In boardrooms, international conferences and government meetings nowadays, Taiwan has become the inevitable question facing European businesses and policymakers. How soon will China wage a war? How will Europe react economically? What about all the businesses they have with the world’s second largest economy? And how about the most advanced microchips they have predominantly sourced from Taiwan?
“I think that our failed European policy [on] Russia is making many of us in the room to rethink about our approach to China,” Lithuania’s Foreign Minister Gabrielius Landsbergis told POLITICO, referring to the attitude among his fellow EU peers. “Fool me once, that’s on me. Fool me twice? That’s the other way.” Countries do not want to find themselves again regretting that they took an “authoritarian power for granted.”
In Brussels, officials are encouraging EU governments to pursue broader economic engagement with Taiwan. At the same time, the EU is also telling capitals to cut their dependency on the advanced semiconductors that Taiwan specialises in making. Nearly 90 percent of the most advanced chips Europe consumes come from Taiwan Semiconductor Manufacturing Company (TSMC).
Berlin goes solo
As much as Brussels may wish for European unity in the face of turbulence with China, Berlin, at least, still prefers to do things its own way. Indeed, Xi’s instinct has been to turn to Germany when he needed Europe on his side. That was at least until Angela Merkel left her top job as chancellor.
Berlin’s current coalition is so far sending confusing messages on how it plans to handle relations with Xi. German Chancellor Olaf Scholz is planning a trip to China early November, bringing with him a business delegation just months after he used a trip to Japan to highlight the need for businesses to diversify away from Beijing.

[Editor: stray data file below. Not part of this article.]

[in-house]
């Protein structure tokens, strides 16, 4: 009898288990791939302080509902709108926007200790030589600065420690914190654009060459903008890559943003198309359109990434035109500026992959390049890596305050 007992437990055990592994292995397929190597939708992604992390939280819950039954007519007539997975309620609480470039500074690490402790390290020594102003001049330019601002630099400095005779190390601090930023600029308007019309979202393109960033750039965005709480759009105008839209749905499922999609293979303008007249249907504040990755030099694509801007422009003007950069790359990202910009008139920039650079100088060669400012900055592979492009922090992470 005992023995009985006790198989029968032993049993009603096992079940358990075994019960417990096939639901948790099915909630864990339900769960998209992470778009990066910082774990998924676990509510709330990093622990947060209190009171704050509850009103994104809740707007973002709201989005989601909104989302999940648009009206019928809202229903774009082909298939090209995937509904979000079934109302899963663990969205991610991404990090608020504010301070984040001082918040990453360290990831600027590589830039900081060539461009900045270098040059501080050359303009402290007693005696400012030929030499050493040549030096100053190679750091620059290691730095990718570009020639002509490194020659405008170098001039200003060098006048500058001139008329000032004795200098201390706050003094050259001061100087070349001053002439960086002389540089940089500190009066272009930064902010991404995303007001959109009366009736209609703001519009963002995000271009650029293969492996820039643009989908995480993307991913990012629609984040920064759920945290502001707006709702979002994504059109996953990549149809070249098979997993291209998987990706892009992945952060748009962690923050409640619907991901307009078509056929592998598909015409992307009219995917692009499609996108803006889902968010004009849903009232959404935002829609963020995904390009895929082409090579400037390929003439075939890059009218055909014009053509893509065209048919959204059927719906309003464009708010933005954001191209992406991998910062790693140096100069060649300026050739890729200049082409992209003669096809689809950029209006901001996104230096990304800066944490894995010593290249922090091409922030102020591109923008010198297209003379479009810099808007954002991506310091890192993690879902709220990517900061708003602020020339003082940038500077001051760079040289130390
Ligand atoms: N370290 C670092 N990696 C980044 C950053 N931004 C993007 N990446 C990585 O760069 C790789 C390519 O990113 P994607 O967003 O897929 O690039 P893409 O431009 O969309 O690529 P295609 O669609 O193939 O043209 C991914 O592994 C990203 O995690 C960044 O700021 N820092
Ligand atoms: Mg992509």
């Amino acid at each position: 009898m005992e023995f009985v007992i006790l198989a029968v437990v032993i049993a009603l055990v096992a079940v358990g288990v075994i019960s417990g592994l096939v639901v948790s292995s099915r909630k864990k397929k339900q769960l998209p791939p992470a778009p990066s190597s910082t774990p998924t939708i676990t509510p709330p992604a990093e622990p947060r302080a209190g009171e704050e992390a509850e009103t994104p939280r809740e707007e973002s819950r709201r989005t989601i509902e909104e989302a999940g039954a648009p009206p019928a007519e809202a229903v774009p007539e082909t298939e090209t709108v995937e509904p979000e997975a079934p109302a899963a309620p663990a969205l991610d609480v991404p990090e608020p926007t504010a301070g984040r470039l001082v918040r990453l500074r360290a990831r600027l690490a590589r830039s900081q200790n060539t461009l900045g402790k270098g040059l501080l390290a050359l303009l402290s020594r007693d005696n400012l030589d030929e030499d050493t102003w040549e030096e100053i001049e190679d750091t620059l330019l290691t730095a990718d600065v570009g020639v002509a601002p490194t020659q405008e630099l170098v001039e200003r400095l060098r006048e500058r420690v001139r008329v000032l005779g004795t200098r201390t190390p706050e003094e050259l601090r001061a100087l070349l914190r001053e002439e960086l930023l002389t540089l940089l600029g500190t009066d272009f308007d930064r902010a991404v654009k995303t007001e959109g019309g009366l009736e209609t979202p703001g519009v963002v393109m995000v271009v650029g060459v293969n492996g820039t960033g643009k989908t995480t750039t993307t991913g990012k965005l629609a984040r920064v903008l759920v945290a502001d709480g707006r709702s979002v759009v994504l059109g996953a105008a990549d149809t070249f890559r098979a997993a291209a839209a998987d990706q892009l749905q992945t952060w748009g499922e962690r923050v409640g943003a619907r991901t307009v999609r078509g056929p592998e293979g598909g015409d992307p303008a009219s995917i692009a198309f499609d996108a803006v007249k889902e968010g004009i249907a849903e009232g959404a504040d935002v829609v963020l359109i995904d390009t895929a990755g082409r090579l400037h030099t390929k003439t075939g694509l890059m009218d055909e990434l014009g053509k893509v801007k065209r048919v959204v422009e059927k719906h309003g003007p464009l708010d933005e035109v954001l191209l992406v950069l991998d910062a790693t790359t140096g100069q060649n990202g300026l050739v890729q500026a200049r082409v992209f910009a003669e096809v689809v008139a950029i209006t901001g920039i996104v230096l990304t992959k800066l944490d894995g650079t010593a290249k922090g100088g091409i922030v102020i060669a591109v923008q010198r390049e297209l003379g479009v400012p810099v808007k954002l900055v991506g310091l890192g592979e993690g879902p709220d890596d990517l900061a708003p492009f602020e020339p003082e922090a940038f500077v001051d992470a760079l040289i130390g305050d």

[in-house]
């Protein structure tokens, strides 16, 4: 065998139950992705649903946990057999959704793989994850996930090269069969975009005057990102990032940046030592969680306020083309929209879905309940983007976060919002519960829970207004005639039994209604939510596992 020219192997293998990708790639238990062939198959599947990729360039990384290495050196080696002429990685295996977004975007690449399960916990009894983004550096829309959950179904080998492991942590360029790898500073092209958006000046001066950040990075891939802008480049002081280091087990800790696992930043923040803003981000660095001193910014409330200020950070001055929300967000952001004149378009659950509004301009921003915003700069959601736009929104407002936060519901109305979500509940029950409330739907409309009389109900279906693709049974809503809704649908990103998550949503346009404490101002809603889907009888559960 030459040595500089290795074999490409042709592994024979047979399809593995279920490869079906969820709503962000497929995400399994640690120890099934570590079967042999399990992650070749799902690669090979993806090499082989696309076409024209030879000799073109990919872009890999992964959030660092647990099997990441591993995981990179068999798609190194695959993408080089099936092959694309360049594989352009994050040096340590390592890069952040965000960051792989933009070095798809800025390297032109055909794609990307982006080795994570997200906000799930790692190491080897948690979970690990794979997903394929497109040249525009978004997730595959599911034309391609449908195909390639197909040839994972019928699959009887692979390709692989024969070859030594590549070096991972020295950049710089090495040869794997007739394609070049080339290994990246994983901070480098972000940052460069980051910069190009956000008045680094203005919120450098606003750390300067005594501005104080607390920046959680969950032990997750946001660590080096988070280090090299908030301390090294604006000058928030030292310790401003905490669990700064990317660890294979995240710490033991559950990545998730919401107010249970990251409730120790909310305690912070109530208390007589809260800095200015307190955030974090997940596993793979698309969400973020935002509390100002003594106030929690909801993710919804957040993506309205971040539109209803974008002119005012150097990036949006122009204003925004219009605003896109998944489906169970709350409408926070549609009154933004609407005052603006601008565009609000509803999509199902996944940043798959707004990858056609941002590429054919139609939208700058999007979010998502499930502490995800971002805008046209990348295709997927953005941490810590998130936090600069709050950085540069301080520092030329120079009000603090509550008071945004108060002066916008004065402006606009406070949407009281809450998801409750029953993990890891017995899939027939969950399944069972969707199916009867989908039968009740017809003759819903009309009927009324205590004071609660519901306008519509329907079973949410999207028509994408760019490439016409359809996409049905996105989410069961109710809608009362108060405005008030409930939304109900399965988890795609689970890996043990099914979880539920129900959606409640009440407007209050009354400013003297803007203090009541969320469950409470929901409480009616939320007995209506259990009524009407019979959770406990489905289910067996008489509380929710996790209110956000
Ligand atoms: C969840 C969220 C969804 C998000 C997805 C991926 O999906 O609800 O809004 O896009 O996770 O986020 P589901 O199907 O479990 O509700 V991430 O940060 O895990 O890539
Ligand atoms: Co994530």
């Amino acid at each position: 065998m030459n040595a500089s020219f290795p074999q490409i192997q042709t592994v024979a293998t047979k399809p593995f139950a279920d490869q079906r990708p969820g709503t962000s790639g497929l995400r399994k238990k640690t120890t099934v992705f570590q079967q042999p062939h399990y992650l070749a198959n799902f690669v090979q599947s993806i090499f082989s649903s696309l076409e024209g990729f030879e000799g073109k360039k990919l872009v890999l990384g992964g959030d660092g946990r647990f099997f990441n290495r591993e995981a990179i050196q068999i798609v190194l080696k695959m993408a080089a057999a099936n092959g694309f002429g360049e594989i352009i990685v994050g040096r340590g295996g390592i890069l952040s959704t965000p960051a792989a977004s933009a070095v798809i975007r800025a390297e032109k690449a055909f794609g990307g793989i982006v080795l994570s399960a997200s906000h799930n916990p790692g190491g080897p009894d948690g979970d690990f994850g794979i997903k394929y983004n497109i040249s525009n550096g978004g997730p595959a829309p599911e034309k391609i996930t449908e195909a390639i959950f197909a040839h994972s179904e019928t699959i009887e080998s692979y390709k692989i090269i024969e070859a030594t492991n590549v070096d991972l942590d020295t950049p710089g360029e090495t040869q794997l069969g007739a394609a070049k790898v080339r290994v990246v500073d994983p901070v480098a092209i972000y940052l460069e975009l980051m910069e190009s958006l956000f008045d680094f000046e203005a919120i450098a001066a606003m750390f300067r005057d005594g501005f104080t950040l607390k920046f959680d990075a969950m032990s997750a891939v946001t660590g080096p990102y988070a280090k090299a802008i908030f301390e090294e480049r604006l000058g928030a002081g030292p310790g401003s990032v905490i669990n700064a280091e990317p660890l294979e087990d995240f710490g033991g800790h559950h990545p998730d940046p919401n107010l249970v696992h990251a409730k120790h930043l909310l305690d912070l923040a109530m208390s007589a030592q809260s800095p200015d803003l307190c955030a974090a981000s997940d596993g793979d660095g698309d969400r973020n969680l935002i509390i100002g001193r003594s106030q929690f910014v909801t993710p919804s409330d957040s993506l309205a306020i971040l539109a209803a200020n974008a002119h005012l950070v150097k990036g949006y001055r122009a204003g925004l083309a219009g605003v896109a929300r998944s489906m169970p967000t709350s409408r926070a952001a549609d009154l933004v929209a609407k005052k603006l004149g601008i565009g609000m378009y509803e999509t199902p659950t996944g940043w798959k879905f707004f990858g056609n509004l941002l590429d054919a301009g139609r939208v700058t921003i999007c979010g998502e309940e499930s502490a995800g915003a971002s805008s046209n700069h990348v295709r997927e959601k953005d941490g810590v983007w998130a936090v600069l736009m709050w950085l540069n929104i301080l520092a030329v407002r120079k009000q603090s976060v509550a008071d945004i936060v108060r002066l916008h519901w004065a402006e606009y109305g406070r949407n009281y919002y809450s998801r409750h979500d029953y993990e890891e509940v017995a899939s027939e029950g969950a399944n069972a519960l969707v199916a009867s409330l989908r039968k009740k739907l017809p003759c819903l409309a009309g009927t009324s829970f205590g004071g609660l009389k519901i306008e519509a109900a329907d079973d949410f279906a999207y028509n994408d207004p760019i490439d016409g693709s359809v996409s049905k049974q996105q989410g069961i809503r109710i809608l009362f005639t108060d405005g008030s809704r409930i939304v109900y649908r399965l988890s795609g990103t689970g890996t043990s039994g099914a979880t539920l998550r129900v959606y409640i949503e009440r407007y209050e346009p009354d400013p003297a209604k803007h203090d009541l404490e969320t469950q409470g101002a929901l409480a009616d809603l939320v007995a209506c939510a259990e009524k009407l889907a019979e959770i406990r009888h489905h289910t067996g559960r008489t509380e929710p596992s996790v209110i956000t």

He’s also expected to overrule six of his ministries to approve a contentious deal by China’s state-run shipping giant to acquire a minority share of one of the ports in Hamburg, where he used to be a mayor.
Scholz’s approach has raised eyebrows in Brussels, where last week he flatly told his EU counterparts there should be no “decoupling” from Beijing.
It’s not a view universally held in Berlin, after the Ukraine war exposed the folly of relying on energy links with Putin’s Russia.
In a recent interview with Süddeutsche Zeitung, Scholz’s coalition partner, Foreign Minister Annalena Baerbock attacked businesses for building up their dependency on China. “Complete economic dependence based on the principle of hope makes us politically blackmailable,” she said.
“The task of a responsible economy — and even more so of politics — is not to allow us to get back into a situation where in a few years’ time, [we] have to save the chemical and auto companies with billions in taxes, because they have made themselves dependent on the Chinese market, for better or worse.”
In private, she is equally straightforward. During one of her earlier conversations with Chinese Foreign Minister Wang Yi, he was praising how popular the Chinese president was, citing opinion polls. It’s a tactic he’d been using for years, in a way to belittle the “less” popular leaders in Western democracies. Most listeners usually smiled politely but Baerbock hit back.
According to No Limits, an upcoming book by Andrew Small, Baerbock replied that her constituency in East Germany used to return similar numbers back in its Soviet days. Xi’s father would no doubt have agreed.